Introduction: Creating a Touch Sensitive Piano With a BeagleBone Black and LabVIEW
Recently I got a chance to play around with a "Makey Makey", after a few hours of entertainment I was inspired to recreate its functionality with LabVIEW. Makey Makey is an invention kit for the 21st century. It allows you to turn everyday objects into touchpads and combine them with the internet. It's a simple Invention Kit for Beginners and Experts doing art, engineering, and everything in between. In my project, I use a BeagleBone Black and LabVIEW to create a touch sensitive piano. For more Instructables like this one check out my "DIY Makey Makey collection".
Step 1: Materials
(Everything except the WF32 is included in the LabVIEW Interactions Part Kit)
Step 2: BeagleBone Black Circuit Setup
First, connect the 1.8V pin(Pin 78) on the BeagleBone Black to the positive bus on one side of your breadboard and then connect the negative bus on the same side to the ground pin(Pin 80). Next use header pins to attach 7 gator clips to your breadboard on the opposite side of your breadboard.
Next, run 2 1MΩ resistors in series from each of the gator clip connections to the voltage bus. Then, connect each strip connected to a gator clip to an analog input on the BeagleBone Black. Finally, use a grounding strap to connect ground yourself by connecting it to the ground bus.
Finally, use a grounding strap to connect ground yourself by connecting it to the ground bus.
This circuit works as a voltage divider (simple drawing shown at the bottom of the picture above), with one of the resistors (R1) being the 2 1MΩ resistors in series and the second resistor(R2) is the resistance of your body. The switch shown above is closed when you complete the circuit. Let's say you hooked the gator clip to a banana when you touch the banana you are closing the switch and lowering the voltage read by the analog in of the BeagleBone Black (Vo). In the next step, I will show you how to use LabVIEW to detect this drop in Voltage.
Step 3: Piano Setup
I made two versions of this Piano, in the first version I used a pencil to draw in the keys. To do this draw seven evenly spaced keys and then fill them in so you have a thick layer of graphite. At the end make a square at the top where the gator clips can attach.
While this first method will work, it has a few drawbacks. Biggest drawbacks are that you will get graphite it all over your fingers when you use it, and you will have to constantly have to fill it in when it starts to fade. A better way to do it is using copper tape. You just have to cut out seven identical pieces of copper tape and place them on a pieces of cardboard.
Step 4: LabVIEW Code
First download the "Sound_DJ" file and unzip it, next download the "BBB_Piano_project" and add in the Vi's from the first download. Before you open the individual VI's you will need to change the IP address shown to the specific IP addresses of your BeagleBone Black. To do this right click on the Beaglebone Black and select "properties".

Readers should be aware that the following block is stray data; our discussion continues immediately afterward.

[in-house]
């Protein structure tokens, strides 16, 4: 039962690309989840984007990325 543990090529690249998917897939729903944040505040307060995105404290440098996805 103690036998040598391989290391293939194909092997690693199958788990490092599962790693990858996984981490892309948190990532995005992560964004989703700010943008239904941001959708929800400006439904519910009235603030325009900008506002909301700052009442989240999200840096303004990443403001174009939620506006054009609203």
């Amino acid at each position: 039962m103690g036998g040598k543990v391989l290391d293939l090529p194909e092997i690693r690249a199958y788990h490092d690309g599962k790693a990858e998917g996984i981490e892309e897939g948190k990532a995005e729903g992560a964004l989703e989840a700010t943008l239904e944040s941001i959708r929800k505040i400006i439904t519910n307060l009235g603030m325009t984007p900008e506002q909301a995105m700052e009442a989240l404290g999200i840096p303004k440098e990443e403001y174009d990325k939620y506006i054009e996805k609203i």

Change the IP address in the input that says "IP address/DNS name". Once the IP address is correct right click each and select connect, this will open a connection to each device.
Step 5: LabVIEW Code
First open "BBB_Piano" VI under the "My Computer" category. Before you can deploy you will need to change some things on the front panel. First, input your computers IP and then add the WAV files that you want to play.
Above you can see the Block Diagram for this VI; there are two while parts. The top part is a while loop that uses a UDP read to collect the data sent over from the BeagleBone; the bottom 6 while loops use that information to determine whether or not the sound that you set. To end this code, we press the stop button which will exit both the inner loops, then when it's out of the outer while loop we close the UDP socket.
Next, open the "BBB_Sound_control" VI under the BeagleBone Black category. Before you can deploy you will need to change some things on the front panel. First, input your computers IP and then you have the option to adjust the threshold to make it more or less sensitive.
Above is the block diagram for this VI, the first block is a LINX open. It is set to Local I/O because we are using a BeagleBone Black and the code that you write in LabVIEW actually gets deployed to the board. After LINX is opened it opens a UDP socket and then enter the while loop. A digital reads inside the loop get data about the status of the piano keys and then it is all bundled and UDP write sends it to your computer over Wi-Fi. Once the stop button is pressed we leave the loop and close the LINX reference as well as the UPD socket.
Step 6: The End
Thank you for reading my instructable, if you are interested in making this project yourself but don't have the right supplies you can purchase the LabVIEW computing kit for the BeagleBone Black. This kit includes a copy of LabVIEW 2014 home edition and everything you will need to run LINX 3.0 and start making projects. Please comment with any questions or comments you may have. For more Instructables like this one check out my "DIY Makey Makey collection".